The problem is caused because the basic layout of a pixel (the positional relationships between wiring lines) is commonly used over the entire image-pickup region although the direction in which wiring lines are desired to be shifted by pupil correction differs depending on portions of the image-pickup region. In other words, in a case in which it is considered that the pixel-array section (the image-pickup region) is divided in two, the left and right sides, when pupil correction is performed on wiring lines, wiring lines are shifted in the left direction in a region on the right side of the image-pickup region, and wiring lines are shifted in the right direction in a region on the left side of the image-pickup region. Accordingly, in a layout in which obstructions such as contact units exist at the right side of wiring lines, regarding the wiring lines that are desired to be shifted in the right direction on the left side of the image-pickup region, there is insufficient flexibility in pupil correction. In contrast, when the obstructions exist at the left side of wiring lines, regarding the wiring lines that are desired to be shifted in the left direction on the right side of the image-pickup region, there is no flexibility. In other words, a region in which obstructions exist in a direction in which wiring lines are desired to be shifted by pupil correction and a region in which obstructions exist on a side opposite to the side that is located in the direction in which wiring lines are desired to be shifted by pupil correction are mixed, and effective performance of pupil correction is limited as a whole.

Note that, similarly, also in a case in which it is considered that the pixel-array section (the image-pickup region) is divided in four, the top and bottom sides, and right and left sides, a region in which obstructions exist in a direction in which wiring lines are desired to be shifted by pupil correction and a region in which obstructions exist on a side opposite to the side that is located in the direction in which wiring lines are desired to be shifted by pupil correction are mixed, and sufficient performance of pupil correction is limited as a whole.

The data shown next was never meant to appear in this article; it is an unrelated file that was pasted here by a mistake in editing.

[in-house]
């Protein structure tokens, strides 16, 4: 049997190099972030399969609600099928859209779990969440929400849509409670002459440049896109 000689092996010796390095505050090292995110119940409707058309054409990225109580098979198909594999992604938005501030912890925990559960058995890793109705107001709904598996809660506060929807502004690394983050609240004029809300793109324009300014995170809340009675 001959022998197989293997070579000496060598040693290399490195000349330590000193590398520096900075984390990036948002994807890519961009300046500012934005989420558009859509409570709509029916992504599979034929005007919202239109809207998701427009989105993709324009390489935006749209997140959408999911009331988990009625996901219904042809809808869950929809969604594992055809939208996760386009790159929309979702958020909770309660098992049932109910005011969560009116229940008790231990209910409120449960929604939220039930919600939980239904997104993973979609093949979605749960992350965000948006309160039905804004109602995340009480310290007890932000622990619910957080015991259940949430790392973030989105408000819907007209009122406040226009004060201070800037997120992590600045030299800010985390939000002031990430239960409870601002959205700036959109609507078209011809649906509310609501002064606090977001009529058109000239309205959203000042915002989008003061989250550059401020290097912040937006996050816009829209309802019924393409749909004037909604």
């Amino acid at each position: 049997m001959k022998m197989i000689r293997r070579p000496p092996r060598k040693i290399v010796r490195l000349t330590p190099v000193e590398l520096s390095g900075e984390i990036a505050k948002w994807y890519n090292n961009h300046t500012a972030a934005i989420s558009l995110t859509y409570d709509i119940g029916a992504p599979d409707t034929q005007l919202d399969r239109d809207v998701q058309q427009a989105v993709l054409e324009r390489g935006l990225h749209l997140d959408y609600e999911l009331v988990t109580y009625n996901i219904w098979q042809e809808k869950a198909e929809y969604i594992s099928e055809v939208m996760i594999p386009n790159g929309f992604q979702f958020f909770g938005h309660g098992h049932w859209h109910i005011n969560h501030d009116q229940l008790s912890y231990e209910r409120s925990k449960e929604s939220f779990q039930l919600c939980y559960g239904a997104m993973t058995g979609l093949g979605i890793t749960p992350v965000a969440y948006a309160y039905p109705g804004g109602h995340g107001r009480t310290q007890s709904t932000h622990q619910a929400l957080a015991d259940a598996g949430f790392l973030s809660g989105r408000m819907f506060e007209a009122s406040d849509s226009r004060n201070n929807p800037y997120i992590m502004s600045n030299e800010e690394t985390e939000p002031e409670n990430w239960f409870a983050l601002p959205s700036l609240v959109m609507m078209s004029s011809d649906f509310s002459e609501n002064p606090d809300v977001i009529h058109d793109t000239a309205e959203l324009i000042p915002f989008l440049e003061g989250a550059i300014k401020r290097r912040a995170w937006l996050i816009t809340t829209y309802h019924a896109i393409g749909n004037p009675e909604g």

Hence, in the embodiment of the present invention, the positional relationships between wiring lines (specifically, vertical signal lines and contact units) are changed for each divided region of the pixel-array section (the image-pickup region), thereby arranging the contact units on a side opposite to the side that is located in a shift direction in which the vertical signal lines are desired to be shifted by pupil correction. Pupil correction can be sufficiently performed by ensuring a sufficient shift amount of the vertical signal lines, and the effect of the correction is improved.

Furthermore, in this embodiment, the image-pickup region is divided in two in a direction in which the number of pixels is larger, and the positional relationships between wiring lines and contact units are changed for each divided region.

For example, standards of an image-pickup element are considered. In an HDTV standard, an aspect ratio (a ratio of the horizontal size to the vertical size) is 16:9. In an NTSC standard, the aspect ratio is 4:3. In a camera of a single-lens reflex type, the aspect ratio is 3:2. In other words, in all of the standards, a size in the latitudinal direction (a size in the horizontal direction) is longer than a size in the longitudinal direction (a size in the vertical direction). Accordingly, when image-pickup elements are realized using tetragonal lattices, the number of pixels in the horizontal direction is larger than the number of pixels in the vertical direction. In addition, also when shifted pixels, which are realized by arranging square pixels that are unit pixels at an oblique angle of 45°, are used, the number of pixels in the horizontal direction is larger than the number of pixels in the vertical direction. In addition, generally, the angle of an incident light ray tends to increase as the height of an image increases. In a case of an aspherical lens, the angle of an incident light ray increases until the height of an image reaches a certain value, and, after that, the angle of an incident light ray remains substantially constant or slightly decreases in some cases.